Thankfully, if there’s one place where both sides agree, it’s that clients in crisis will still be served this week. Emergency psychiatric services remain available 24/7 to Kaiser members.
NUHW is doing its job — and showing why more therapists should unionize
Let’s accept for a moment that Kaiser’s factual statements about the negotiations are true: That the union is asking for higher wages and those performance metric changes, and that Kaiser already pays pretty well. The union still wins the argument.
Kaiser has to pay well because Kaiser is well-known, at least among my circle of associates, as an exceedingly terrible place for clinicians to work. Precisely because there aren’t enough therapists there, the existing therapists have ridiculous caseloads. Part of Kaiser’s response to the $4m fine and subsequent violations has been to pile on to their existing staff. Kaiser told the Department of Managed Health Care that it had been improving mental health care access by (emphasis mine) “increasing the hours for contract clinicians, canceling or reducing vacations of staff and increasing the productivity of staff.” In other words, increasing caseloads and making it harder to take time off.
The union should be fighting to make working at Kaiser suck less. That’s part of why unions exist! Those changes in metrics the union is demanding make perfect sense if your group is trying to make Kaiser a better place to work.
One piece that the union loves to highlight, while Kaiser doesn’t respond to in this context: Kaiser as a whole has a cash reserve of more than $20 billion. That’s enough that some have questioned whether Kaiser, which is officially a consortium of for-profit and non-profit entities, should be stripped of any non-profit status.
When Kaiser decries the “union leadership’s tactics,” let’s be clear about what those tactics are: Highlighting Kaiser’s grossly inadequate mental health care, noting how much money Kaiser has available to solve the problem if they actually wanted to, and demanding a less burdensome work environment.
Why it matters
As we’ve discussed here previously, most therapists cannot unionize. So it’s uncommon for mental health professionals to take collective actions like this. It’s also rare for therapists, as a group, to push back so strongly against any perceived injustice. (Here’s at least some speculation as to why that is.) There are lots of workplaces for therapists that are troubled to the point of being potentially exploitive. We tend to pursue dialogue with those workplaces, even when they show no desire to change. That isn’t always a wise choice.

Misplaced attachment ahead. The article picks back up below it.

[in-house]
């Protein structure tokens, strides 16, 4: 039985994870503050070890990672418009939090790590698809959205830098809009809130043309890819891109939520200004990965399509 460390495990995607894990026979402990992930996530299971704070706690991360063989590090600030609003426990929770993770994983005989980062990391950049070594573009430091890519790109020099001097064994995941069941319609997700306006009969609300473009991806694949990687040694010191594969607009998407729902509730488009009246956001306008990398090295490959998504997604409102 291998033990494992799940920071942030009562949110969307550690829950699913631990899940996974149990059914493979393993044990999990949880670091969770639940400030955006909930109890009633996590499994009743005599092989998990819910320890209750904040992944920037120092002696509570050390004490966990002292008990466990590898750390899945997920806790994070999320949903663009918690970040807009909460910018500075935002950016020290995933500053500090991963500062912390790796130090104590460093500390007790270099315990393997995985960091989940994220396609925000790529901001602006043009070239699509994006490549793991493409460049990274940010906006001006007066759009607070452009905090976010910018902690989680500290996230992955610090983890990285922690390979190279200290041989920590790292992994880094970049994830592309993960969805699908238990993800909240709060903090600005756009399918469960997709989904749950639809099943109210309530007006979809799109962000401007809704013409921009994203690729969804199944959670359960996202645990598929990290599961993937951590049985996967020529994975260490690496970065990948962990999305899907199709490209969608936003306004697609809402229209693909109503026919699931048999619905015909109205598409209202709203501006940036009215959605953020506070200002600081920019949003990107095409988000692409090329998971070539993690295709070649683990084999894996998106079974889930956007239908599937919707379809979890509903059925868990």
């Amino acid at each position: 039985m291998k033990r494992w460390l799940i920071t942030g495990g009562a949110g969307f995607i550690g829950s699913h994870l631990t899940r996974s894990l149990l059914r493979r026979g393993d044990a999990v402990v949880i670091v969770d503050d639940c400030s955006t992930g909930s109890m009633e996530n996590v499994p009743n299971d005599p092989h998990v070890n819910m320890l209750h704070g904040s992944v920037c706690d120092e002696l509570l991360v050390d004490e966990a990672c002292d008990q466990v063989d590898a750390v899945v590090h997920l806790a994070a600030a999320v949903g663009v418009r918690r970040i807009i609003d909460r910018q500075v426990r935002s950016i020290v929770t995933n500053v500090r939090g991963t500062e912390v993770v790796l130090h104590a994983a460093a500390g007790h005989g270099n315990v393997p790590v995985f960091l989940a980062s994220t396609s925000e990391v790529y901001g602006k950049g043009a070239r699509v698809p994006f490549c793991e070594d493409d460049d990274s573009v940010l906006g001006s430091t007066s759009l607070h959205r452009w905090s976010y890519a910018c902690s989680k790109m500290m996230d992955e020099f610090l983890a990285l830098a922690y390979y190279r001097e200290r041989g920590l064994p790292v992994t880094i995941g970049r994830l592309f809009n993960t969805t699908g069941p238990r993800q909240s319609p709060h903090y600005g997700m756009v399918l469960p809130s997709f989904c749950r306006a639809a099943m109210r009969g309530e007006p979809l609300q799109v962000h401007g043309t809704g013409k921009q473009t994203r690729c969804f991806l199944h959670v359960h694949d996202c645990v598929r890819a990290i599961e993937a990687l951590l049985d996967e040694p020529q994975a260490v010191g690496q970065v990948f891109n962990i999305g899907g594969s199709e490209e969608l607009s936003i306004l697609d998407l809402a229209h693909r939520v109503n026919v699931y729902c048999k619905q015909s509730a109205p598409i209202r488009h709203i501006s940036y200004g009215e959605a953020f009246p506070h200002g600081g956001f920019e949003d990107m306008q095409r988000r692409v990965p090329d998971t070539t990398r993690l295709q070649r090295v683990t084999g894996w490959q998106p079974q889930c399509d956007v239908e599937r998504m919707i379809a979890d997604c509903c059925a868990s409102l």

This strike is calling national attention to the inadequacies of Kaiser’s system, including the specific harms done to patients. The union is using the powerful leverage at its disposal — not just attempting to impact public perception of Kaiser, but also risking Kaiser’s ability to meet its legal mandates. Big picture: If Kaiser can’t convince enough therapists to be part of its system of care, Kaiser shouldn’t be allowed to sell health insurance. (That link relates to federal plans sold under the Affordable Care Act, but most states — like California — require all insurance plans to cover mental health care, which includes having an adequate provider network to make such care available.)
The strike serves as a powerful expression of an important systemic principle: Sometimes to get positive change, you can’t work collaboratively with those in power. You have to let the car crash. The union here knows they have leverage, and they know that it isn’t difficult to make the case that Kaiser’s existing practices around mental health care are grossly inadequate. California’s $4 million fine does not appear to mean much to a corporation with more than $20 billion in reserves.
You create systemic change in the ways you can. This is how a union does it. Without a union, there’s no reason to believe that Kaiser would speed up improvements to their mental health care system. California’s health care regulators and their associated fines appear to be more of an annoyance to Kaiser than a meaningful problem. So one other possible solution to end with here, if lawmakers are game: Frame the penalties for violations of state law in terms of a company’s reserves. $4 million isn’t much to Kaiser. They can eat that as part of the cost of doing business. But 4 percent of its reserve? That would be a fine of $800 million. That might more effectively move them into compliance.
For therapists: Seriously, if you can, unionize your workplace. Pay and benefits are likely to improve. It’s true that most therapists cannot unionize. But your boss is not your friend, and they don’t owe you a better place to work. For therapists, far too many work environments are toxic. Fighting that, through a union, may be the only way to make it better.